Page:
Commonly in Christian theology, the agreement between Adam and God (the Adamic covenant) and the agreement between the Israelites and God (the Old Covenant of Moses) are contrasted (the Noahide and Abrahamic covenants are given varying significance depending on who’s talking). Many, such as those holding firmly to the Westminster Confession, argue that the Adamic covenant was a “covenant of works”, the Mosaic covenant was “of grace” at heart but administered through works, and that the New Covenant is thoroughly a covenant of grace. It’s almost as though God kept trying different ways to maintain a relationship with humanity, and finally managed to get it right with Christianity.
Reading the Eden story as an historical account gives us the impression that there was a covenant with humanity that got broken. Successive attempts at reconciling God and man were necessary, each in the form of a new epochal covenant that had to hold up at least temporarily until Jesus came and brokered the final version. But we get a slightly different picture if we understand the early Genesis accounts as etiology, an origins story, offered by later Israelite theologians to replace the errant myths they were familiar with, some lingering from their ancient past and others absorbed from surrounding cultures.
Did you see the Indiana Jones movies? Everyone knows him as the swashbuckling archaeologist who displayed his uncommon daring, epic bravado, and quick thinking to rescue relics and precious artifacts from those who sought to exploit them for nefarious purposes. We learned all that about him in the first movie, Raiders of the Lost Ark, and saw his awe-inspiring knowledge, skill, and good luck in action once again in The Temple of Doom. We intuited that these were not two isolated occasions. We could tell that he’d been at this for quite awhile, and was an “old hand” at it.
At the beginning of the third movie, the filmmakers included something commonly appreciated by fans of such recurring tales: an origin story. Now this is interesting: those who see him as a young man might have expected to see some decisive moment that transformed him from a typical kid into the legend as we know him. Whereas a young, carefree, and well-adjusted Bruce Wayne experienced something that sharply reversed his course and sent him hurtling toward the brooding, dark, and psychologically scarred Batman he became, Lucas and Spielberg took a tack that’s in many ways much more interesting — and ancient.
To our surprise (and satisfaction), when we first see him as a teenager, despite the absences of his only known phobia, the scar beneath his chin, and his iconic fedora, he’s already Indiana Jones. By my count, four separate etiologies are presented in this short story prefacing The Last Crusade, but what’s remarkable is what remains the same: here at our first glimpse, what do we see but the same idealistic adventurer that we’ve known all along, who believes that precious artifacts “belong in a museum”, knows his archeology, is bravely tenacious, and stands his ground even when cornered. We find that what makes Indiana Jones Indiana Jones is…well, he’s Indiana Jones.
I think that’s one of the primary things the Genesis story of the Fall was meant to convey: God initiates relationships with men, and their pride and self-interest routinely cause the severing of those relationships. Now, I’m not sure how “Moses” arrived at this conclusion; God certainly may have revealed it, but since He didn’t reveal how it happened (via the evolutionary processes that created us), I tend to think it was acquired by more proximate causes. For one thing, as seen in etiologies across the ancient world, uniformitarianism seems to have been generally taken for granted; they formed their etiologies based upon assumed continuity between what is observed in the present and what happened in the past.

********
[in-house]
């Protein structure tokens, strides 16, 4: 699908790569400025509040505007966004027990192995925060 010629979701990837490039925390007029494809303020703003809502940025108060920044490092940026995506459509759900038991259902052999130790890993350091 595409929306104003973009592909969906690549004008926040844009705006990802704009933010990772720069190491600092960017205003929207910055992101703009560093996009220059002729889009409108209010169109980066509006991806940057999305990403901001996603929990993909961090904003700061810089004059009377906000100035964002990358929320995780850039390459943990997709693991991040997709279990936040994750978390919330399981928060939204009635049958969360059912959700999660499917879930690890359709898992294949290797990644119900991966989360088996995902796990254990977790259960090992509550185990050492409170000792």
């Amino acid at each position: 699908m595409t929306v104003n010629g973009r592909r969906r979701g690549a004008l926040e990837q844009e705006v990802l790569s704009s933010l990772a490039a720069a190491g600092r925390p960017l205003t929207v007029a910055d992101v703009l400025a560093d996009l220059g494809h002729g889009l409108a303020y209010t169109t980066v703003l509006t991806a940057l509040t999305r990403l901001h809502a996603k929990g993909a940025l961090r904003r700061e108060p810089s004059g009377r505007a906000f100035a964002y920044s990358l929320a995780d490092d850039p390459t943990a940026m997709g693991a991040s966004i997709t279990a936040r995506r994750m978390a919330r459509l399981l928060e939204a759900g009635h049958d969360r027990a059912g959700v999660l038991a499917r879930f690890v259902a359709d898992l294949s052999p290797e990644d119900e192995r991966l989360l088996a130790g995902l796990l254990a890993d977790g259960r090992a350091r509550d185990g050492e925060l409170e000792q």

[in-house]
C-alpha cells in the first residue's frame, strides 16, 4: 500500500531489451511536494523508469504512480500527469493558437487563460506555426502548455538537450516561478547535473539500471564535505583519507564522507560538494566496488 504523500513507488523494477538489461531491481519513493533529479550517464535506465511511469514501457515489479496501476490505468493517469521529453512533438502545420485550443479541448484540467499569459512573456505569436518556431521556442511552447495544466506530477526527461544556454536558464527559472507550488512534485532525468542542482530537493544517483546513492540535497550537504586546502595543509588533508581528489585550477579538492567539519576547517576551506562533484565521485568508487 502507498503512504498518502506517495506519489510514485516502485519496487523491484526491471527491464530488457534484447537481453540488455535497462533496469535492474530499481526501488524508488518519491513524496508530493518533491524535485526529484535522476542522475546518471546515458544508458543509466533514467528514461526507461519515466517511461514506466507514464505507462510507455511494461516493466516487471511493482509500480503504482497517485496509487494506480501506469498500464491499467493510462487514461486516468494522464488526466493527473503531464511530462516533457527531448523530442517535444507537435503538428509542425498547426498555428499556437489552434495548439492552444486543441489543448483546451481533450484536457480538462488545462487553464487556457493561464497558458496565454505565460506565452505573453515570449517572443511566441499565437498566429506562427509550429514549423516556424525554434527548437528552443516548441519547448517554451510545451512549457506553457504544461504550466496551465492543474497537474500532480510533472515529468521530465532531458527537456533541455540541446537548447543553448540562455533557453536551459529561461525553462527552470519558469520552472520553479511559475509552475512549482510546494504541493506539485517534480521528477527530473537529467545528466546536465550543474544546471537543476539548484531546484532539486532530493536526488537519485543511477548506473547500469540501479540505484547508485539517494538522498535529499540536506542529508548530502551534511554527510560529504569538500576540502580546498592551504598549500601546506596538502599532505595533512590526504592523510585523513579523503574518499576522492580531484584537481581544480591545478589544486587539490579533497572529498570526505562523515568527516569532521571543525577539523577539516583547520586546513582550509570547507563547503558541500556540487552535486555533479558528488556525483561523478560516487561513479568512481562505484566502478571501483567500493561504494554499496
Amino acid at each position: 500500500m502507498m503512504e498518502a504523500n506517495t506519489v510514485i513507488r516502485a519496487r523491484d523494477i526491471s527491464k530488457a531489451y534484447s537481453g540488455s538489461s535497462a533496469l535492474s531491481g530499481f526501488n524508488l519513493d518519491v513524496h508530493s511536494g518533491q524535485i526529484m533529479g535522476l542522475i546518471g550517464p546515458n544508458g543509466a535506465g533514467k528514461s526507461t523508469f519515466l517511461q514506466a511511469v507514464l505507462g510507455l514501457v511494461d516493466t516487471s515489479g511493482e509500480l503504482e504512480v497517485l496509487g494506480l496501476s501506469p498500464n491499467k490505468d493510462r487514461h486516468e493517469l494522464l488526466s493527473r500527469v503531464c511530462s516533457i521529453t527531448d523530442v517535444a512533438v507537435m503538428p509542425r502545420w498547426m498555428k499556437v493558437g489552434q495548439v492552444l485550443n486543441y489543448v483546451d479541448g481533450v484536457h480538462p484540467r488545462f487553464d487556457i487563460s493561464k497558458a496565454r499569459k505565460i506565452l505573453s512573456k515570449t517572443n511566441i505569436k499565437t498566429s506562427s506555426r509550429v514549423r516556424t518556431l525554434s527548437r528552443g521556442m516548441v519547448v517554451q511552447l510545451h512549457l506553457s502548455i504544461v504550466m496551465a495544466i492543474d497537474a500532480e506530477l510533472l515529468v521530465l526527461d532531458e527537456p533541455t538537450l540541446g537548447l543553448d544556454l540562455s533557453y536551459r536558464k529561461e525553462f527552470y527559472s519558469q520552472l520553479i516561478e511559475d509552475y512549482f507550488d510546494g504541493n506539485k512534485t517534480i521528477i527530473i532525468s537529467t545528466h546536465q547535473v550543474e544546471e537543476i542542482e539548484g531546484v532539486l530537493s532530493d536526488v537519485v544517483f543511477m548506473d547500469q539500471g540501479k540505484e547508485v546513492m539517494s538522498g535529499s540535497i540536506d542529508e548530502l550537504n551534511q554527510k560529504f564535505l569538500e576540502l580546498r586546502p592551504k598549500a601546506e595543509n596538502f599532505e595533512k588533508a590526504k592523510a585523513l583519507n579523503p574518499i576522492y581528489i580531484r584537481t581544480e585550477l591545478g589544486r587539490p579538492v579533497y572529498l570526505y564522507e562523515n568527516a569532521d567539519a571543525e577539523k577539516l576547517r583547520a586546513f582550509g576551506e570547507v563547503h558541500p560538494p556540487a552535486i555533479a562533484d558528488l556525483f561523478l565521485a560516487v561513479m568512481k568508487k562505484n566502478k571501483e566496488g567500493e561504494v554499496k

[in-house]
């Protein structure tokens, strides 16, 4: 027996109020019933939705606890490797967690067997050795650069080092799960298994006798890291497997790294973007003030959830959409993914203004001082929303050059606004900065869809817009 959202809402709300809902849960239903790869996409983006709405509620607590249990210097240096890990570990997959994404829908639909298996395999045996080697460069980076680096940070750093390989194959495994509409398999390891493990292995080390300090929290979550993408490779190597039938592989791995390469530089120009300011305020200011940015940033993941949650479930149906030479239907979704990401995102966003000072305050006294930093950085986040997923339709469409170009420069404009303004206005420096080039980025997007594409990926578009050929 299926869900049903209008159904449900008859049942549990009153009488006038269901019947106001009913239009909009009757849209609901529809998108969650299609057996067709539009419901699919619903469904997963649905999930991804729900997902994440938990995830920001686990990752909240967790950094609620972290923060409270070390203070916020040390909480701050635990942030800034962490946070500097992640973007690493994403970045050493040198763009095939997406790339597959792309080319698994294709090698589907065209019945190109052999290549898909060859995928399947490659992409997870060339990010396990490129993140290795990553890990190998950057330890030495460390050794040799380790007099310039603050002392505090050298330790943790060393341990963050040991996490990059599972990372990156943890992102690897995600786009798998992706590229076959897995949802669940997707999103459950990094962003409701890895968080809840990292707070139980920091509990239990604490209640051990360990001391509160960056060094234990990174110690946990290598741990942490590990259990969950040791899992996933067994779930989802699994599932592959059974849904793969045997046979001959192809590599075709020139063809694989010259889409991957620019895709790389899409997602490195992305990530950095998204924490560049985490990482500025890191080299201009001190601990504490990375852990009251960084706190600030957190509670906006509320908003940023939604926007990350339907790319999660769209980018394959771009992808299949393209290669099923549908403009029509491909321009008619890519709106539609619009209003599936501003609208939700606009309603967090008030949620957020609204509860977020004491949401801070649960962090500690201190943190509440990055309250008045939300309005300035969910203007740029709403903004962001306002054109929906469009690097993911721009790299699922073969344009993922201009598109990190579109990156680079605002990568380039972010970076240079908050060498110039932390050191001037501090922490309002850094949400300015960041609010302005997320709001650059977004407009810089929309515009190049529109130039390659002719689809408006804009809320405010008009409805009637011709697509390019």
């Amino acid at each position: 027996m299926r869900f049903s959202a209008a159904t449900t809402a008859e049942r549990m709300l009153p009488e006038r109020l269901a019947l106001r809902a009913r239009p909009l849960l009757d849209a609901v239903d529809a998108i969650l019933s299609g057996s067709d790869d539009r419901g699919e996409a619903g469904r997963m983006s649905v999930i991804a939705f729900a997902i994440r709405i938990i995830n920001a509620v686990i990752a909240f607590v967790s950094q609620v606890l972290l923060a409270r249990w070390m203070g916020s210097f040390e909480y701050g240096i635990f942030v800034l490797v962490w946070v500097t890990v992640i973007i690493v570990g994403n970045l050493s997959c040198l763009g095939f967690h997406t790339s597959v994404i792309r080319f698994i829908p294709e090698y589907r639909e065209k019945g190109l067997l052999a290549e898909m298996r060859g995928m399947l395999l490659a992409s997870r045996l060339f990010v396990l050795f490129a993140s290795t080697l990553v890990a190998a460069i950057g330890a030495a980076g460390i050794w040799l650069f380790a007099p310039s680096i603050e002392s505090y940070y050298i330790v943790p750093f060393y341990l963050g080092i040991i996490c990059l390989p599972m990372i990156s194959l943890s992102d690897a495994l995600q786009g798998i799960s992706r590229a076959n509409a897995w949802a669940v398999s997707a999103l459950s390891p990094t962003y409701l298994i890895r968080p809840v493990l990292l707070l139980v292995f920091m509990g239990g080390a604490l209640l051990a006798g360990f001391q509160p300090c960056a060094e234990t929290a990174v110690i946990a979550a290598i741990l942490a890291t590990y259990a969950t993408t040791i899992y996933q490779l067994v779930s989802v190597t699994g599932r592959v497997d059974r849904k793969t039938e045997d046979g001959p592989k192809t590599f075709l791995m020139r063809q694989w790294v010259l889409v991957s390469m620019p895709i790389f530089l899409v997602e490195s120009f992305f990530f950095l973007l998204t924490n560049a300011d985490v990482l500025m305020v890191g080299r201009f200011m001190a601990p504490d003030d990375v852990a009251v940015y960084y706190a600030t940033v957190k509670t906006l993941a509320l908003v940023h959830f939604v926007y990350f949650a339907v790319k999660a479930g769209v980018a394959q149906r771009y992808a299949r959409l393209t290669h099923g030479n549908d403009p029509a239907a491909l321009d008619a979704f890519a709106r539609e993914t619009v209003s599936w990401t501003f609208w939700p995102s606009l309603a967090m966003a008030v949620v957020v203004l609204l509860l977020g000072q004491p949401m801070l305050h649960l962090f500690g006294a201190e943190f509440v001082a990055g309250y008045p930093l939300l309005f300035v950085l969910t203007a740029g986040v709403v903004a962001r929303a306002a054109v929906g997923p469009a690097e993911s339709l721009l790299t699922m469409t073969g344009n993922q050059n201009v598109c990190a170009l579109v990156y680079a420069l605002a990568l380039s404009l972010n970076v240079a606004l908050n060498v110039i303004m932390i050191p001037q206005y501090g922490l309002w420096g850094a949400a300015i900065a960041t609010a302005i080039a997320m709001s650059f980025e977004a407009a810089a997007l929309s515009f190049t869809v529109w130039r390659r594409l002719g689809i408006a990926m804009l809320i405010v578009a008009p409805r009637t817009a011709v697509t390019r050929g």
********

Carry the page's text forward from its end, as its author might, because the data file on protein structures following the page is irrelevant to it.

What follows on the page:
No matter, one of the most profound revelations to us in the Genesis story, one we can take to the bank, was that humanity was human all along. The unfaithfulness the religious leaders of Israel were warning against the Israelites repeating is seen as part and parcel of the warp and woof of what people have always been. “You’re just like your muleheaded Grandpa Adam.”
An interesting result of this interpretation is that it redirects one view of the Fall popular among Christians who understandably want to make sure that accepting evolution and a non-historical view of Genesis doesn’t throw out any more than necessary. These take up an allegorical or parabolic interpretation in which Adam and Eve aren’t necessarily two historical people, but whose Fall as depicted actually did take place in history among a certain population of humans. This view has been championed by theologians from C. S. Lewis to Keith Ward. The idea is that there was a period of time, probably in the thousands of years, in which humans were doing just fine, walking in the Garden with God in the cool of the evening, until by the influence of some catalyst they rose up and rebelled. I think this misses the point of the story, which was that humans have been humans as long as they’ve been human. In fact, what the story seems to be saying is that humanity is in a sense defined in contradistinction to other creatures by our simultaneous knowledge of God and the moral law and our inability to acknowledge God and live up to that moral law.
I tend to see a bit more continuity throughout human history in what God expects from those with whom He is in covenant: He expects love and faithfulness. The fantastic aspect of the New Covenant is the demonstration in Jesus’ self-sacrifice that God’s love covers our unfaithfulness and inadequacy to love. And as we consciously submit to Him and subjugate ourselves to His order, an ability to live and love Him faithfully and adequately are given back to us by His grace.